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Anyone who’s into K-Pop would likely have heard of an upcoming festival by the name of Borneo Sonic Music Festival (BSMF).

Dubbed “Borneo’s biggest music event” by the organisers themselves, the inaugural festival happening October 6 and 7 will facilitate 20 performances.

Headliners include HYO (from Girl’s Generation), CL (from 2NE1), Taeyang (from Big Bang), and Suho (from EXO), amongst other famous acts.

It doesn’t take someone in the industry to know that booking these talents—especially for a first-time festival—is not easy at all.

That’s why it’s even more surprising to learn that the man behind it all is not actually an event organiser by trade.

Meet Steven Au

“I am a property developer (by day) and event organiser (by night), like Batman,” the founder shared with Vulcan Post.

While he’s jesting about being a vigilante (we think), it’s true that Steven’s background is as a property developer.

He’s the managing director of a development company in Kuching by the name of Benta Mewah, which makes up the first two initials of the event company BME International. The E stands for entertainment.

As for the addition of “International”, Steven says that indicates his ambition of bringing his projects abroad, namely Australia, in the near future.

Image Credit: Borneo Sonic Music Festival

Introducing himself, Steven shared, “I love meeting new people and love creating things that are enjoyed and appreciated by people. That’s why I’ve been in property development for over 13 years.”

The reason for starting BSMF is actually related to his property development career too.

Over the years, Steven has noticed a lack of entertainment activities in Kuching. This in turn results in less people investing in properties in the area.

“So, I hope I can do something about this and build the brand of BSMF to be an international event, attracting more people to fly in and stimulate the property industry and other sectors,” he proudly shared.

Take two

Technically, this isn’t the first such event that Steven has organised.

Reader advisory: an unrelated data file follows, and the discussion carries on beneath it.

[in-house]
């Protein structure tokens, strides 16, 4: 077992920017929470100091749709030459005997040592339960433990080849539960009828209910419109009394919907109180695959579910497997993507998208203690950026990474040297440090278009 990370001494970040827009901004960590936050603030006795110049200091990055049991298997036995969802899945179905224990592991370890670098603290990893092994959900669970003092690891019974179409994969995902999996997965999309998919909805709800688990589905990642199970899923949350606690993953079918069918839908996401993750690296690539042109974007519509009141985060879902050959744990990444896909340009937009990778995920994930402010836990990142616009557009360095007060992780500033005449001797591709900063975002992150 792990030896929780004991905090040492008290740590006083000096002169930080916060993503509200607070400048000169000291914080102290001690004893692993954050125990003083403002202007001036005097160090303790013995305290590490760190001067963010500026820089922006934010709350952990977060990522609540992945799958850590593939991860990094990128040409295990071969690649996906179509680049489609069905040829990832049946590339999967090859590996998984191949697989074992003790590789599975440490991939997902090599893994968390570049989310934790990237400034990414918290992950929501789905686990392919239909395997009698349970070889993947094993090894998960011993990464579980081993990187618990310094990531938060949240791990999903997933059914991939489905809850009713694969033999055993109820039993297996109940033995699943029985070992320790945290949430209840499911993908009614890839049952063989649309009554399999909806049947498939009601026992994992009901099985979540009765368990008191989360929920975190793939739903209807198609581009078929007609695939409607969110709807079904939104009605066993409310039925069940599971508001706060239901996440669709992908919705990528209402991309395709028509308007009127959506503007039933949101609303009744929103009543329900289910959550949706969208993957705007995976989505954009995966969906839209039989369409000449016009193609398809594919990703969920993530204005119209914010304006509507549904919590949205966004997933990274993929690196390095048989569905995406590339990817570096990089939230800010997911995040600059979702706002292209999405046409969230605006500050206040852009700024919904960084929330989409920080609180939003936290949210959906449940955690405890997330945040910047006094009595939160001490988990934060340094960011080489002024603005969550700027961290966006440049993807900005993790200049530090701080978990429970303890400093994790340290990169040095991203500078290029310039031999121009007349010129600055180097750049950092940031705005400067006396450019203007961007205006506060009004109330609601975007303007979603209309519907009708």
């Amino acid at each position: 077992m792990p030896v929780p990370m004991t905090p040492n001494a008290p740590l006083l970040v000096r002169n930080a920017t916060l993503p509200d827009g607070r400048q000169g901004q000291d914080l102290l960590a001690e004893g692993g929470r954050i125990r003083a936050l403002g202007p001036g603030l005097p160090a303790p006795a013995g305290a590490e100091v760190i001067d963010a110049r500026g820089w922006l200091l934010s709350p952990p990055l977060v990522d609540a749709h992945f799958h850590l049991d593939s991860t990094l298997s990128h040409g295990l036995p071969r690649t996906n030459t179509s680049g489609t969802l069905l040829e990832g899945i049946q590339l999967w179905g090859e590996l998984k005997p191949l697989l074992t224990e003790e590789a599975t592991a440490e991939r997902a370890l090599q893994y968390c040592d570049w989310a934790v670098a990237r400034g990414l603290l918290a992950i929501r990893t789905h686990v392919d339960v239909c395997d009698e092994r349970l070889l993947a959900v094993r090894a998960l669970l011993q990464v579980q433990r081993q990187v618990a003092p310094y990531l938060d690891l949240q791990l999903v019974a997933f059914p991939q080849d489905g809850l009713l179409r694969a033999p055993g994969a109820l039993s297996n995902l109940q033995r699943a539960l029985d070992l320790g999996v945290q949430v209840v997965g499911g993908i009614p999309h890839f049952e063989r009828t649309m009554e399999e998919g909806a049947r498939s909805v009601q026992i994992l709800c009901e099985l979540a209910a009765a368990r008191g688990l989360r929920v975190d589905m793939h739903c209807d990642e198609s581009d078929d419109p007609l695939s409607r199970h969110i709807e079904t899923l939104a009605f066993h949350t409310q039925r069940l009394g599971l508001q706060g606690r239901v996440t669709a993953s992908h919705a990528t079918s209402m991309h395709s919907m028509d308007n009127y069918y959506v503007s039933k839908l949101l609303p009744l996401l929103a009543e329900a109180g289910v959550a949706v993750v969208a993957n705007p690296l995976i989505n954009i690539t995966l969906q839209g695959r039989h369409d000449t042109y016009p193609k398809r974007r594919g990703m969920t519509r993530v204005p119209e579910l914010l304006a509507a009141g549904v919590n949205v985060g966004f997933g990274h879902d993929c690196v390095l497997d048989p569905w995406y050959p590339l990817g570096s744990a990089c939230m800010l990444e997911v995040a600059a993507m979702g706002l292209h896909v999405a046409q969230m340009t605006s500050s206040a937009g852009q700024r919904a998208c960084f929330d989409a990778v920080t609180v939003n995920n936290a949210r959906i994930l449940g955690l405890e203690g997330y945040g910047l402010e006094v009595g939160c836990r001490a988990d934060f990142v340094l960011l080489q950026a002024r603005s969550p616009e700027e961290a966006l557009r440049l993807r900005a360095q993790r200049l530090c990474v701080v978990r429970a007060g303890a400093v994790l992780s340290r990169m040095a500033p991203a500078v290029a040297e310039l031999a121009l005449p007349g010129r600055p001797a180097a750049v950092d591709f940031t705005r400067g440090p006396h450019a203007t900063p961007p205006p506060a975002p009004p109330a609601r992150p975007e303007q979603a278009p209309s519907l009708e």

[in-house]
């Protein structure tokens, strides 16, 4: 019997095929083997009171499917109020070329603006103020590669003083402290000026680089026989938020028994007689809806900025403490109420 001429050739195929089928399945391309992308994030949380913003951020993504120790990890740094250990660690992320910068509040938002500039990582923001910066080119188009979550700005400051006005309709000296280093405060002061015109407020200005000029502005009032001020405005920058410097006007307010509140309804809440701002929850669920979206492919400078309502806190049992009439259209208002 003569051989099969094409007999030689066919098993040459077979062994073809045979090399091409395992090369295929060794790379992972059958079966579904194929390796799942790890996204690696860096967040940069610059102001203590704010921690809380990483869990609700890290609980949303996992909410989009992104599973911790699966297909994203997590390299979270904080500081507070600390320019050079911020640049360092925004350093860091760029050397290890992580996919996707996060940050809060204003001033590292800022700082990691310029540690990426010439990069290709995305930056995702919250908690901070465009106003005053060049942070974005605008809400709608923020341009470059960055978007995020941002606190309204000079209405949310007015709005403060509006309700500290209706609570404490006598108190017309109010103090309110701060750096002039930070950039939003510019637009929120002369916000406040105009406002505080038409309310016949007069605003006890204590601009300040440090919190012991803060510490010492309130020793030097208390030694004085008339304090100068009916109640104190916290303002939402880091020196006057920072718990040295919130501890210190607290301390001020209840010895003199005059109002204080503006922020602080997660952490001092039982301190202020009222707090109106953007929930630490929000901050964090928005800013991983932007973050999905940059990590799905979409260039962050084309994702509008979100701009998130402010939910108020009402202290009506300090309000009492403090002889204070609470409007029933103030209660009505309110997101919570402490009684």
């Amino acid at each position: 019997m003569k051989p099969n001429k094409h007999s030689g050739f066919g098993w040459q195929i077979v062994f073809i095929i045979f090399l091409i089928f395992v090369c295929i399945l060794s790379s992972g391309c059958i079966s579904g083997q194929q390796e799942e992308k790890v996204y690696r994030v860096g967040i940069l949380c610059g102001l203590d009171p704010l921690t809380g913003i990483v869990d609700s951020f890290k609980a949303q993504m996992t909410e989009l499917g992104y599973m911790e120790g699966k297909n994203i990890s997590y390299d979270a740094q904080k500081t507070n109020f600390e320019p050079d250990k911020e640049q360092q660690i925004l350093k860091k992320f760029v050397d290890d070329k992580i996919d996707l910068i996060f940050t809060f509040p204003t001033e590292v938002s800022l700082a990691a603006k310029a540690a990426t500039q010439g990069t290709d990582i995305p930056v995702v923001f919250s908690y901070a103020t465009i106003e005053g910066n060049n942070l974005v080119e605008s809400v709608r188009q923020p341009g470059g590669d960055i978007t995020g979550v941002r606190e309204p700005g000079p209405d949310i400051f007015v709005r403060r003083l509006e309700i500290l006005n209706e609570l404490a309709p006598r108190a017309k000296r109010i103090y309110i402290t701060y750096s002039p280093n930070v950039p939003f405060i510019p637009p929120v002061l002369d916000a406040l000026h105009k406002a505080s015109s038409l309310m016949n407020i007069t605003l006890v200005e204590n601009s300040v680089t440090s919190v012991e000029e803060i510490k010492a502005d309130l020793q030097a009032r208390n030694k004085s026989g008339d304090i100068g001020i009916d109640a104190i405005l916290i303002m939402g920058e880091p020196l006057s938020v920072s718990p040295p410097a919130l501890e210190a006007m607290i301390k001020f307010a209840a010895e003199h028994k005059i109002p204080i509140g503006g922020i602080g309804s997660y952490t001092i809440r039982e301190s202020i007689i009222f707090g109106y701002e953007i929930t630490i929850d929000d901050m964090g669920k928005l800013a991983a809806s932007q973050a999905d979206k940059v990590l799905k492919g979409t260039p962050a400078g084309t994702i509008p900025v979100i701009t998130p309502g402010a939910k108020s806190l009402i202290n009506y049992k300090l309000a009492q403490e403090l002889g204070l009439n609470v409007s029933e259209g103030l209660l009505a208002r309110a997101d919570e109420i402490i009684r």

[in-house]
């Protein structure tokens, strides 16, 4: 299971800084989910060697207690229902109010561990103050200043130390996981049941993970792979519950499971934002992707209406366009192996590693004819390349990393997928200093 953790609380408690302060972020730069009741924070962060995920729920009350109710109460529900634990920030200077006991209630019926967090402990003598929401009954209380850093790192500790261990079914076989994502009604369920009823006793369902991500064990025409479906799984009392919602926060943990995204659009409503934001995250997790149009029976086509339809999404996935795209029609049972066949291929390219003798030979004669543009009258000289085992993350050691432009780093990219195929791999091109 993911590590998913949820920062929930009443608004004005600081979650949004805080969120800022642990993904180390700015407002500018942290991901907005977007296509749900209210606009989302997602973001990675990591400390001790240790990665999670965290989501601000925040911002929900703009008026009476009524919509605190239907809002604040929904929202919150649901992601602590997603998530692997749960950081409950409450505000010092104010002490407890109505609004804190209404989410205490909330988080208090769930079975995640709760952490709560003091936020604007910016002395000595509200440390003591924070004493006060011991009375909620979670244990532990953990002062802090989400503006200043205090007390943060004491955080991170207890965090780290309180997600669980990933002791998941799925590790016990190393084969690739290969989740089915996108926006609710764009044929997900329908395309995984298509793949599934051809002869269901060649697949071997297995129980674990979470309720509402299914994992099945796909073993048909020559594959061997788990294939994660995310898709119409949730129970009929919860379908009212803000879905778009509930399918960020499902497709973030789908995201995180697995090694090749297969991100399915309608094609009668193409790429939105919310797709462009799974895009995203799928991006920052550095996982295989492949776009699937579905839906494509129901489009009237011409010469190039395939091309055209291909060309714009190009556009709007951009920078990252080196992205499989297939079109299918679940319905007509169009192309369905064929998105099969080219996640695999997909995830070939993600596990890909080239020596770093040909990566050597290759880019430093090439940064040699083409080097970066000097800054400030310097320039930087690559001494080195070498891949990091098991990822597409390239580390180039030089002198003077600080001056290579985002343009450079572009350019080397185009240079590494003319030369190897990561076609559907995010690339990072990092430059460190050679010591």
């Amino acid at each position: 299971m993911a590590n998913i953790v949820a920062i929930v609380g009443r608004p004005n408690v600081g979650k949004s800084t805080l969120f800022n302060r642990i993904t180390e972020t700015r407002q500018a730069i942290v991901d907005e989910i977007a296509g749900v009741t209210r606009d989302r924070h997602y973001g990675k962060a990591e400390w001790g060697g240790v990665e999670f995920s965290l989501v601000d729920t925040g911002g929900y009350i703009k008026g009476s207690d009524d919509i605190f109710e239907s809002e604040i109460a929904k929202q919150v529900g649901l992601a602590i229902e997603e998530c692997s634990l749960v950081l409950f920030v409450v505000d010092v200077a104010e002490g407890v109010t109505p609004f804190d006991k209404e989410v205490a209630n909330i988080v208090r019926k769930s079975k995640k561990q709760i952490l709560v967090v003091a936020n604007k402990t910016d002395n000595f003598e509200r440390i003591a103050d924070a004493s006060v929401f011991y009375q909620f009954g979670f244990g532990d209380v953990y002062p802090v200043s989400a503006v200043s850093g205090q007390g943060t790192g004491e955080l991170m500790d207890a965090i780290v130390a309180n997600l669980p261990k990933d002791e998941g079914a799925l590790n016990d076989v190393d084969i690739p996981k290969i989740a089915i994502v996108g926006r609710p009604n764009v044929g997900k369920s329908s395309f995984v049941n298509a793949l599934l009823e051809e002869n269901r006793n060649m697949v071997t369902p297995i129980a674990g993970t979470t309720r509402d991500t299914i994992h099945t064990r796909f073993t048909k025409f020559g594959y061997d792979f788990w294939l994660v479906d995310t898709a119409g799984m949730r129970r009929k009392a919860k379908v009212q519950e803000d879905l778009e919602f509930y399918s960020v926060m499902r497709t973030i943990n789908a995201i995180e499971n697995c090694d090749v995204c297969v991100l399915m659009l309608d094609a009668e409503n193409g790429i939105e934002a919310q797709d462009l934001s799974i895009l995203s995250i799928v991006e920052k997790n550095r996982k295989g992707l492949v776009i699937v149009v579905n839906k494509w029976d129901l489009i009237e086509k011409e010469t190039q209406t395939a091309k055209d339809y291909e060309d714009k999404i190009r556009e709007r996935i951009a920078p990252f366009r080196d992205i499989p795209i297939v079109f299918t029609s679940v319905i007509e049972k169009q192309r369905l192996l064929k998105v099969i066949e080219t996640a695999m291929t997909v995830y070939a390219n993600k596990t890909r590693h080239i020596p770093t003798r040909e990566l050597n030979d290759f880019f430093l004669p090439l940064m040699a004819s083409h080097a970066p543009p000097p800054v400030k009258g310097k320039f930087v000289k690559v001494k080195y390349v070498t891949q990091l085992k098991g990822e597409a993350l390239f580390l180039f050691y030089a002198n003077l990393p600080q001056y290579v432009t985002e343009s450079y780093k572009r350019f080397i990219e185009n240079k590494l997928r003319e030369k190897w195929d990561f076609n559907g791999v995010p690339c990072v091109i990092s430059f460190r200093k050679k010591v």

A few years ago, he had actually initiated the efforts for Borneo Music Festival, which featured a lineup that included Alan Walker and DJ Soda.

“I saw the opportunity in it when we have Rainforest Music Festival, which brings music lovers from around the world to Sarawak to enjoy music and drinks, which you don’t see it in other parts of Malaysia,” Steven explained.

Jumping on the opportunity, he decided to bring in a popular male DJ as well as a female DJ.

However, the COVID-19 lockdowns occurred. The team had no choice but to postpone the event that was slated to happen in April 2020. Six months turned into a year, and by mid-2021, Steven decided he had to sell it to investors.

Image Credit: Borneo Sonic Music Festival

The music festival was eventually carried out by October 2022, but Steven was no longer involved.

Seeing the announcement of Borneo Music Festival confirming their event date, Steven thought to himself, ‘That would’ve been me’.  

“Then I thought again, ‘Why not I do it with a different genre and different market?’ So, I started brainstorming for BSMF.”

Good things don’t come easy

With support from family and friends, as well as from Datuk Sri Karim, the tourism minister of Sarawak, Steven set off to make the BSMF dream come true.

But of course, dreams are only dreams until the work is actually put in. And the work that went into BSMF is nothing to scoff at.

Booking talents that people will show up for is naturally one of the biggest concerns.

“There are language barriers and cultural differences, and these surely have been extra challenges,” Steven shared.

“It took us about five months to finalise the line up. With the plan of making this big and impactful, we have to look for an artist that is popular yet matured, as it’s very sensitive to perform in Malaysia after recent incidents.”